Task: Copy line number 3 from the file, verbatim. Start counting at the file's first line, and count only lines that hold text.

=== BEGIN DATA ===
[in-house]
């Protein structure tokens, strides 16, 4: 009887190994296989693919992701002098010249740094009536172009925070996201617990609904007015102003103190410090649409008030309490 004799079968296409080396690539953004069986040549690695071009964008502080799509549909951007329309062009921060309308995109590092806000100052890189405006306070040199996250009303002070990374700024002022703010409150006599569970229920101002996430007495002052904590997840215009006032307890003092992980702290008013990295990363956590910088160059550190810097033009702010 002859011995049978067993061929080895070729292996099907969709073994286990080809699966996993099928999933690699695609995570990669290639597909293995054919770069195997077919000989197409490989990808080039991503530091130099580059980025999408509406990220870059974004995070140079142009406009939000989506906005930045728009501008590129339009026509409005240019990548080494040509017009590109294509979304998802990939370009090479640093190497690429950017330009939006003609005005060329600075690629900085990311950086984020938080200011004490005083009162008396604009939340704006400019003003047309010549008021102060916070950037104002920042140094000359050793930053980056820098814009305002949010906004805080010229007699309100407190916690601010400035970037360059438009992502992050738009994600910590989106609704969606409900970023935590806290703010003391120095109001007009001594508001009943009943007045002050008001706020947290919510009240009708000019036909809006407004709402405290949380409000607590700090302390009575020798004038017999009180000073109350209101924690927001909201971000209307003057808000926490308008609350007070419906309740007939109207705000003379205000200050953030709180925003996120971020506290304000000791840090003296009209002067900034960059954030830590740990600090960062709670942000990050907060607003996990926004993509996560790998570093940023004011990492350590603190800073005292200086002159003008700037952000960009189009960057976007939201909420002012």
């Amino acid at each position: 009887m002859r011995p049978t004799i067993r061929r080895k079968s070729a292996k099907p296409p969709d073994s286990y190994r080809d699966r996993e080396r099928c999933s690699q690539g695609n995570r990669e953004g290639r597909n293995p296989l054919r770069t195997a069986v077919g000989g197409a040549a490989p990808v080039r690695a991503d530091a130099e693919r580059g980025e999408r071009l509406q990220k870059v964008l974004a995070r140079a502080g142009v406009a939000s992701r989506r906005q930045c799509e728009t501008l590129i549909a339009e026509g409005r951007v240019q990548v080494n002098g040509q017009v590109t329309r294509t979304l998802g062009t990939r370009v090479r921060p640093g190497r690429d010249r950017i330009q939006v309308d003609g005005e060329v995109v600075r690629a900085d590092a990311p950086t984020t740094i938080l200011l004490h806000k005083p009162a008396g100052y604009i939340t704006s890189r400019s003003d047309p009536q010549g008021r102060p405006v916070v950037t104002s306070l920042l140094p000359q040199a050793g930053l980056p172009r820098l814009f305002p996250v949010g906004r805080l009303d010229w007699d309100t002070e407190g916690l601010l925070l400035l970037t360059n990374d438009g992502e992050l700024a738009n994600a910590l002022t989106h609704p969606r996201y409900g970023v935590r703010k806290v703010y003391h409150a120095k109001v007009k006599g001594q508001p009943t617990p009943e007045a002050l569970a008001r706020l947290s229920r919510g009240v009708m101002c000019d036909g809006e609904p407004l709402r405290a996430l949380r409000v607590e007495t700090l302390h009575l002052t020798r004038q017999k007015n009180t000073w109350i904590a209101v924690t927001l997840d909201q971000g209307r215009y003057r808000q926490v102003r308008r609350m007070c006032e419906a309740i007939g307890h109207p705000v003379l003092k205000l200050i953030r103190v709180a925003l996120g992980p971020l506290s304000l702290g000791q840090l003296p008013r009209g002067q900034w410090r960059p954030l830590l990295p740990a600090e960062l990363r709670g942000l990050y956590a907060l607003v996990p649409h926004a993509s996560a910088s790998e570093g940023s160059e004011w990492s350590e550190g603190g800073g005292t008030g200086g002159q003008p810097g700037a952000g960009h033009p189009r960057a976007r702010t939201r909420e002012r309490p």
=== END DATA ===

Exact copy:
């Amino acid at each position: 009887m002859r011995p049978t004799i067993r061929r080895k079968s070729a292996k099907p296409p969709d073994s286990y190994r080809d699966r996993e080396r099928c999933s690699q690539g695609n995570r990669e953004g290639r597909n293995p296989l054919r770069t195997a069986v077919g000989g197409a040549a490989p990808v080039r690695a991503d530091a130099e693919r580059g980025e999408r071009l509406q990220k870059v964008l974004a995070r140079a502080g142009v406009a939000s992701r989506r906005q930045c799509e728009t501008l590129i549909a339009e026509g409005r951007v240019q990548v080494n002098g040509q017009v590109t329309r294509t979304l998802g062009t990939r370009v090479r921060p640093g190497r690429d010249r950017i330009q939006v309308d003609g005005e060329v995109v600075r690629a900085d590092a990311p950086t984020t740094i938080l200011l004490h806000k005083p009162a008396g100052y604009i939340t704006s890189r400019s003003d047309p009536q010549g008021r102060p405006v916070v950037t104002s306070l920042l140094p000359q040199a050793g930053l980056p172009r820098l814009f305002p996250v949010g906004r805080l009303d010229w007699d309100t002070e407190g916690l601010l925070l400035l970037t360059n990374d438009g992502e992050l700024a738009n994600a910590l002022t989106h609704p969606r996201y409900g970023v935590r703010k806290v703010y003391h409150a120095k109001v007009k006599g001594q508001p009943t617990p009943e007045a002050l569970a008001r706020l947290s229920r919510g009240v009708m101002c000019d036909g809006e609904p407004l709402r405290a996430l949380r409000v607590e007495t700090l302390h009575l002052t020798r004038q017999k007015n009180t000073w109350i904590a209101v924690t927001l997840d909201q971000g209307r215009y003057r808000q926490v102003r308008r609350m007070c006032e419906a309740i007939g307890h109207p705000v003379l003092k205000l200050i953030r103190v709180a925003l996120g992980p971020l506290s304000l702290g000791q840090l003296p008013r009209g002067q900034w410090r960059p954030l830590l990295p740990a600090e960062l990363r709670g942000l990050y956590a907060l607003v996990p649409h926004a993509s996560a910088s790998e570093g940023s160059e004011w990492s350590e550190g603190g800073g005292t008030g200086g002159q003008p810097g700037a952000g960009h033009p189009r960057a976007r702010t939201r909420e002012r309490p």